The poisonous bacteria: Pseudomonas aeruginosa

By Nitara Wijayatilake Pseudomonas aeruginosa is an opportunistic pathogen, taking advantage of existing infections to cause extreme detriment to immune-suppressed individuals. With respect to its classification, it is a gram-negative alpha-proteobacteria and 10% of its genome is made up of regulatory genes, influencing its highly adaptable nature. This bacteria has a wide host range but researchContinue reading “The poisonous bacteria: Pseudomonas aeruginosa”

How the gut microbiota affects neurological disorders: An Insight into Parkinson’s Disease

By Yuki Agarwala Our gut is home to approximately 100 trillion bacteria, both good and bad, which are collectively known as the gut microbiota (Can gut bacteria, 2016). This represents 10 times the number of cells in the human body, and a stunning 3 million genes. Interestingly, only around 1~3% of these bacteria are commonContinue reading “How the gut microbiota affects neurological disorders: An Insight into Parkinson’s Disease”

Which Diets make the Gut Happiest?

By Katherine Bethell It is widely accepted that diet has a strong correlation with health and disease.  A healthy diet which is considered high in fibre, reduces the risk of inflammatory diseases such as asthma whilst also lowering the likelihood of cardiovascular and respiratory diseases (Thorburn A et al., 2014). Diet has a large impactContinue reading “Which Diets make the Gut Happiest?”

Parthenogenesis: The phenomenon of virgin birth

By Isabelle Hall The phenomenon of parthenogenesis, also known as ‘virgin birth’ (from the Greek – parthenos, meaning “virgin”, and genesis, meaning “birth” or “origin”), refers to the development of an embryo without fertilisation. This is considered to be another form of asexual reproduction, which includes processes such as binary fission and budding (Dudgeon etContinue reading “Parthenogenesis: The phenomenon of virgin birth”

BAX, a new target for cancer therapy?

By Themis Halka Cancer remains in today’s society a great challenge for scientists, doctors and patients. Even though numerous cancers can be treated with relatively good outcomes via surgery (radiotherapy and chemotherapy), these techniques are not miraculous and come with important side effects. Intensive research targets the development of new ways to treat cancer, usingContinue reading “BAX, a new target for cancer therapy?”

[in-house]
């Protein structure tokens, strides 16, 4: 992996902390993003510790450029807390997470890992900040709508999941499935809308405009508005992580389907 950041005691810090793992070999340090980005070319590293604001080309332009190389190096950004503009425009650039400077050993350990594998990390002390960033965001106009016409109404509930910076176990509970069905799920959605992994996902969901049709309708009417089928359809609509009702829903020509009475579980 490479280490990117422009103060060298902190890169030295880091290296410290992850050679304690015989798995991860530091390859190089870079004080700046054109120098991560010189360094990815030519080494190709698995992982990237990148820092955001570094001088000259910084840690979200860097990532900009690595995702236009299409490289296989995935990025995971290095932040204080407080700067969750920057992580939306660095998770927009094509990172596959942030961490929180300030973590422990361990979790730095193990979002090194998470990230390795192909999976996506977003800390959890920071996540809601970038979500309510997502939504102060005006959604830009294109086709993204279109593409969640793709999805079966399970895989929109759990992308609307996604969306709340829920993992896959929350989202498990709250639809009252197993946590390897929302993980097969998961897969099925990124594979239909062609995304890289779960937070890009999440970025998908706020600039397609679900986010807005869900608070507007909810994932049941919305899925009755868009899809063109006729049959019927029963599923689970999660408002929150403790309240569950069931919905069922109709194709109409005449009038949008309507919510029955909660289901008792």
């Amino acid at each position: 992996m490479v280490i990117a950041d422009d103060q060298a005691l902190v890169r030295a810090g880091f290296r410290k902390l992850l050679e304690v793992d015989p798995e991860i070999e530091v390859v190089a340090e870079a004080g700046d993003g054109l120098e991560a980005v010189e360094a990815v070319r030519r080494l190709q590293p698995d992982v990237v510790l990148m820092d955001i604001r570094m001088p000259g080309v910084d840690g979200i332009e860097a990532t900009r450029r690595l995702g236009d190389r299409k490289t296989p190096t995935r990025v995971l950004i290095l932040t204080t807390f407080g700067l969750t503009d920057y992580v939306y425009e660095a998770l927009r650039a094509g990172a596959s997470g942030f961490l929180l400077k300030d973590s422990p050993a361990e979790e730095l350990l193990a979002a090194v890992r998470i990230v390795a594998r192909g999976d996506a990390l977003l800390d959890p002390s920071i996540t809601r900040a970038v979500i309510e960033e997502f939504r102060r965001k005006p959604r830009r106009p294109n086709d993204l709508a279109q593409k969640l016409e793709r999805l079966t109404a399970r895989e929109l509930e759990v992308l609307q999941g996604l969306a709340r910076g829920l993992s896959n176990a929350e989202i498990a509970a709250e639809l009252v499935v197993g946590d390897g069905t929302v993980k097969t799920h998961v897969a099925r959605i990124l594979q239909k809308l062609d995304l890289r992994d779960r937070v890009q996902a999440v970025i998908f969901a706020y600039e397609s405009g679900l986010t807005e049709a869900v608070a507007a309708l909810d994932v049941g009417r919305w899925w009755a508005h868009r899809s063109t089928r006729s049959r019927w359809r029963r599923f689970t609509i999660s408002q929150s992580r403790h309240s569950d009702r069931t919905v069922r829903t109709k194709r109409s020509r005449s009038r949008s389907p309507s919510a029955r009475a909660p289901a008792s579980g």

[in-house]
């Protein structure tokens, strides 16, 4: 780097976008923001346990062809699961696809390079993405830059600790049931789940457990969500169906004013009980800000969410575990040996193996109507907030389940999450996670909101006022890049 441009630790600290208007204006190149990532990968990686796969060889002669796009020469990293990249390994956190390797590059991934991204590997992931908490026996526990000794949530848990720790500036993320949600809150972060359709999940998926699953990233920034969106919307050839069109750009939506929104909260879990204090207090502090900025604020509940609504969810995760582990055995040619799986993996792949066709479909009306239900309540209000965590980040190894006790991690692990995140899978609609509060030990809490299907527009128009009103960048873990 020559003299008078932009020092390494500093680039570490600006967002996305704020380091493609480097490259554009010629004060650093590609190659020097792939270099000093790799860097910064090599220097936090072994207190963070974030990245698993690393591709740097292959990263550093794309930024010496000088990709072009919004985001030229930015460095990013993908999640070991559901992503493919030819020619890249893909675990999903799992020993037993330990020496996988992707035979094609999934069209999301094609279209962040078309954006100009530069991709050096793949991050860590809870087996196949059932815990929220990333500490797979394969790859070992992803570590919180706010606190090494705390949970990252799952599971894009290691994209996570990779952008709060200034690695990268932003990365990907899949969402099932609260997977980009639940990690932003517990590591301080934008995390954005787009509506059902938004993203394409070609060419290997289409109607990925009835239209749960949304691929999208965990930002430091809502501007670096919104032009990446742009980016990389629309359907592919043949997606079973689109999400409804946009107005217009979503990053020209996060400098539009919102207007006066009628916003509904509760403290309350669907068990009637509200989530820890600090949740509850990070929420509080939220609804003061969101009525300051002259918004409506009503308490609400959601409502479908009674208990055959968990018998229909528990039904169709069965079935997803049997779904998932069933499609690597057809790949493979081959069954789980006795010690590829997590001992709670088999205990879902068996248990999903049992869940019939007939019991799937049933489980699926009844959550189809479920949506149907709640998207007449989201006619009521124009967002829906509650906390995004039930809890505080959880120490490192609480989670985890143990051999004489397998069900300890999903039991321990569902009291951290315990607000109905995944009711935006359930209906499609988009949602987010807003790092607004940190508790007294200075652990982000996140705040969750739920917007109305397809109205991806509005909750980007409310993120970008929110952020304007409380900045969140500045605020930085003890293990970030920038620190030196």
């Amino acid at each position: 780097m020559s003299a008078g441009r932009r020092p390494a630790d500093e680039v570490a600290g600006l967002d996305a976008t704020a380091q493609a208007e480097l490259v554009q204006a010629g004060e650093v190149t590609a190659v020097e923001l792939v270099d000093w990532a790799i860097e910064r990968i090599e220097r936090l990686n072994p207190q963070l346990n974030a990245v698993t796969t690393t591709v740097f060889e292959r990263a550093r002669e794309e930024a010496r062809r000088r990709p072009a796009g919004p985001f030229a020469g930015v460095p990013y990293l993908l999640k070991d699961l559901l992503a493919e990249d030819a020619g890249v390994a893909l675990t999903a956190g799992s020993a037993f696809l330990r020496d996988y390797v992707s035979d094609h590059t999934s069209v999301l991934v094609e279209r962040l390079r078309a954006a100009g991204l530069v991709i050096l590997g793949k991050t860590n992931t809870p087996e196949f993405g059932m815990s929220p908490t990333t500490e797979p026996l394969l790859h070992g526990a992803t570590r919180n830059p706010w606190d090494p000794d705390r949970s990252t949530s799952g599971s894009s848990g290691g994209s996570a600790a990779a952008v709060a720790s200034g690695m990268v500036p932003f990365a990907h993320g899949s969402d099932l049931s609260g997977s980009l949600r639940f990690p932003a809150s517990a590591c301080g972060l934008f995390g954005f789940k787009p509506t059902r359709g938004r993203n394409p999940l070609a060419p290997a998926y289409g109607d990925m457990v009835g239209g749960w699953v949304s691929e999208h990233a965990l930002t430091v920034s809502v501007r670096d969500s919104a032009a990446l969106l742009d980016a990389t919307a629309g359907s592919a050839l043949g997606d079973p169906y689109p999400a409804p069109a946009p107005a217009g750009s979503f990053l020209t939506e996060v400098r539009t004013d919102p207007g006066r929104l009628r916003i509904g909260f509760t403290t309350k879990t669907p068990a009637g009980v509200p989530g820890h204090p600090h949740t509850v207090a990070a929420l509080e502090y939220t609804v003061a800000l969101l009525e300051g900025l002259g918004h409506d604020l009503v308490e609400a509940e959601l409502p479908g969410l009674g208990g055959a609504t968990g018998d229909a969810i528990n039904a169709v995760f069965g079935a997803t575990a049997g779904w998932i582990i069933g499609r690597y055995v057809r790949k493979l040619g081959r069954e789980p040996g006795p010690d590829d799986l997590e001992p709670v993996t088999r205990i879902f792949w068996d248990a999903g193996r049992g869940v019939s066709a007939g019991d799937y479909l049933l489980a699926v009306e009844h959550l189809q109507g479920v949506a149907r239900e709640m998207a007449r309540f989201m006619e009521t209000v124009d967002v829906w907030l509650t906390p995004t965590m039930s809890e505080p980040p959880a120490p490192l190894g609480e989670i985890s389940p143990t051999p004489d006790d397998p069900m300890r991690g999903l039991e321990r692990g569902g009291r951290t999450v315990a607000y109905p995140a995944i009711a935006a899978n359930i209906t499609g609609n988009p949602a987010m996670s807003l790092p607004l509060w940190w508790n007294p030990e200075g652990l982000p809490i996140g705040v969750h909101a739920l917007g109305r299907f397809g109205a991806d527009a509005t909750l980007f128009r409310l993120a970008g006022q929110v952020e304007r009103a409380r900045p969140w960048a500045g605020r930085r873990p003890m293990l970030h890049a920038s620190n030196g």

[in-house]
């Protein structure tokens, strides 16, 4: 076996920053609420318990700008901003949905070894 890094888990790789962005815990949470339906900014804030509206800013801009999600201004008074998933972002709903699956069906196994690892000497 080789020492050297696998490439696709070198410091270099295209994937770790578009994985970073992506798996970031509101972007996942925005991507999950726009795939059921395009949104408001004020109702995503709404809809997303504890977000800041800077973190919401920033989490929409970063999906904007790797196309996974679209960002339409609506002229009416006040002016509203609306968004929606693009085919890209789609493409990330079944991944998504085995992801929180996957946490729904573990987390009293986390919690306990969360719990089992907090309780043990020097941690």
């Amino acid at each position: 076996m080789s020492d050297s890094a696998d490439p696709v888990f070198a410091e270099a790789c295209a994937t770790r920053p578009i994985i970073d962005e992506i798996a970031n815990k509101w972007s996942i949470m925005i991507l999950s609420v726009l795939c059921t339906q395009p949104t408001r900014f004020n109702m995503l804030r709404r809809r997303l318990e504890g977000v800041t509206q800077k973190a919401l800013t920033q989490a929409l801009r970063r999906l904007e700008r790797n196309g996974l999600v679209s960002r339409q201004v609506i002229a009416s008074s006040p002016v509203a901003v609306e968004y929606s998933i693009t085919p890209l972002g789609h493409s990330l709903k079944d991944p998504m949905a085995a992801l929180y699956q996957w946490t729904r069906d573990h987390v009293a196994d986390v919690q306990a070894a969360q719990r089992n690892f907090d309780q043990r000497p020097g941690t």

How Are Antivirals used in Influenza Virus Infection?

By Yuchen Lin Influenza virus infection, commonly known as the flu, is a widespread respiratory disease. There are four types of influenza viruses: Type A, B, C, and D. The first three types have the ability of human-infection, whilst Type D viral infection has not yet been detected in humans but is well known toContinue reading “How Are Antivirals used in Influenza Virus Infection?”

Could Caesarean births be responsible for childhood allergies?

By Katherine Bethell  In the last several decades the number of births by caesarean section has increased dramatically to approximately 30% of all deliveries (Bager P et al., 2008). Whilst this rate has been increasing, so has the incidence of allergic diseases including food allergy, eczema, allergic rhinitis and asthma (Bjorksten B, 2004). It hasContinue reading “Could Caesarean births be responsible for childhood allergies?”

The Gut Microbiota and its Impact on Human Health

By Tanjim Sayeeda Our bodies are inhabited by trillions of microorganisms ranging from archaea, protozoa, single-celled eukaryotes and viruses (Eloe-Fadrosh & Rasko, 2013). These microscopic organisms, termed microbiota, outnumber human cells 10 to 1 and are extremely rich in their diversity (Sender, Fuchs & Milo, 2016). They form various relationships with their hosts, such asContinue reading “The Gut Microbiota and its Impact on Human Health”

How tiny microorganisms lead to big changes: the role of the microbiome in obesity

By Ellie Fung In the midst of the current pandemic, it is easy to forget about the trillion other microbial species that thrive within humans apart from COVID-19. But what if a subset of these microbes has the potential to elevate the severity and fatality of coronavirus infections by contributing to obesity (Sanchis-Gomar et al.,Continue reading “How tiny microorganisms lead to big changes: the role of the microbiome in obesity”